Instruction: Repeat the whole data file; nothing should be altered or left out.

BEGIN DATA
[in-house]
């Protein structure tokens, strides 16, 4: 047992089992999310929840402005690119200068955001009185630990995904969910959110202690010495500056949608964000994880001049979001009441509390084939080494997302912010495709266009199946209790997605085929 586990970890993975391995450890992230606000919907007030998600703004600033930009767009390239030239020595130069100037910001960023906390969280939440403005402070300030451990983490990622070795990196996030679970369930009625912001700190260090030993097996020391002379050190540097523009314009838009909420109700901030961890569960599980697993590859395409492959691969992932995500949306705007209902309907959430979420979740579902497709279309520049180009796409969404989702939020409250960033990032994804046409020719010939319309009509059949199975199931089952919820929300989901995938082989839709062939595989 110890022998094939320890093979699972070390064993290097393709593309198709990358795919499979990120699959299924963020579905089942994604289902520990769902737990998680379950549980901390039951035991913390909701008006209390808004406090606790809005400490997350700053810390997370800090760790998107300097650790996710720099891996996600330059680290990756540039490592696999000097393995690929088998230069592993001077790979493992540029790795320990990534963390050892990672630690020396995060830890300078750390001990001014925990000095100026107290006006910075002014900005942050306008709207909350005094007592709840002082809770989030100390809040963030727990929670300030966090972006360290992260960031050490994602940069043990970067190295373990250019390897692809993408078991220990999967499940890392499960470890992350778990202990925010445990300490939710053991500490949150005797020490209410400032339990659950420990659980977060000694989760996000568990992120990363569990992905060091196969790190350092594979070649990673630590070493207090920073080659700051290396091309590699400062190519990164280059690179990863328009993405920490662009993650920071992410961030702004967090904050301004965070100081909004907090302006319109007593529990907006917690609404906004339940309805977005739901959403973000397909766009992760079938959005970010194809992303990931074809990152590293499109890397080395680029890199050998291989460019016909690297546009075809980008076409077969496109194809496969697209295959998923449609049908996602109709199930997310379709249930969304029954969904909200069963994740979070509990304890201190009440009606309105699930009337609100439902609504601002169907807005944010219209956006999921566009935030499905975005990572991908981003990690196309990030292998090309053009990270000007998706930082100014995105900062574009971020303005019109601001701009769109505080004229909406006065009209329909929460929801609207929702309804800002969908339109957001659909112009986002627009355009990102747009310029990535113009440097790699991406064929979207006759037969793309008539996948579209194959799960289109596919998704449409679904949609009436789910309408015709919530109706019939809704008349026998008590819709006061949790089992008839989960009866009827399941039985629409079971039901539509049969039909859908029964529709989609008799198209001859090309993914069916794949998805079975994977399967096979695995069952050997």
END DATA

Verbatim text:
[in-house]
């Protein structure tokens, strides 16, 4: 047992089992999310929840402005690119200068955001009185630990995904969910959110202690010495500056949608964000994880001049979001009441509390084939080494997302912010495709266009199946209790997605085929 586990970890993975391995450890992230606000919907007030998600703004600033930009767009390239030239020595130069100037910001960023906390969280939440403005402070300030451990983490990622070795990196996030679970369930009625912001700190260090030993097996020391002379050190540097523009314009838009909420109700901030961890569960599980697993590859395409492959691969992932995500949306705007209902309907959430979420979740579902497709279309520049180009796409969404989702939020409250960033990032994804046409020719010939319309009509059949199975199931089952919820929300989901995938082989839709062939595989 110890022998094939320890093979699972070390064993290097393709593309198709990358795919499979990120699959299924963020579905089942994604289902520990769902737990998680379950549980901390039951035991913390909701008006209390808004406090606790809005400490997350700053810390997370800090760790998107300097650790996710720099891996996600330059680290990756540039490592696999000097393995690929088998230069592993001077790979493992540029790795320990990534963390050892990672630690020396995060830890300078750390001990001014925990000095100026107290006006910075002014900005942050306008709207909350005094007592709840002082809770989030100390809040963030727990929670300030966090972006360290992260960031050490994602940069043990970067190295373990250019390897692809993408078991220990999967499940890392499960470890992350778990202990925010445990300490939710053991500490949150005797020490209410400032339990659950420990659980977060000694989760996000568990992120990363569990992905060091196969790190350092594979070649990673630590070493207090920073080659700051290396091309590699400062190519990164280059690179990863328009993405920490662009993650920071992410961030702004967090904050301004965070100081909004907090302006319109007593529990907006917690609404906004339940309805977005739901959403973000397909766009992760079938959005970010194809992303990931074809990152590293499109890397080395680029890199050998291989460019016909690297546009075809980008076409077969496109194809496969697209295959998923449609049908996602109709199930997310379709249930969304029954969904909200069963994740979070509990304890201190009440009606309105699930009337609100439902609504601002169907807005944010219209956006999921566009935030499905975005990572991908981003990690196309990030292998090309053009990270000007998706930082100014995105900062574009971020303005019109601001701009769109505080004229909406006065009209329909929460929801609207929702309804800002969908339109957001659909112009986002627009355009990102747009310029990535113009440097790699991406064929979207006759037969793309008539996948579209194959799960289109596919998704449409679904949609009436789910309408015709919530109706019939809704008349026998008590819709006061949790089992008839989960009866009827399941039985629409079971039901539509049969039909859908029964529709989609008799198209001859090309993914069916794949998805079975994977399967096979695995069952050997």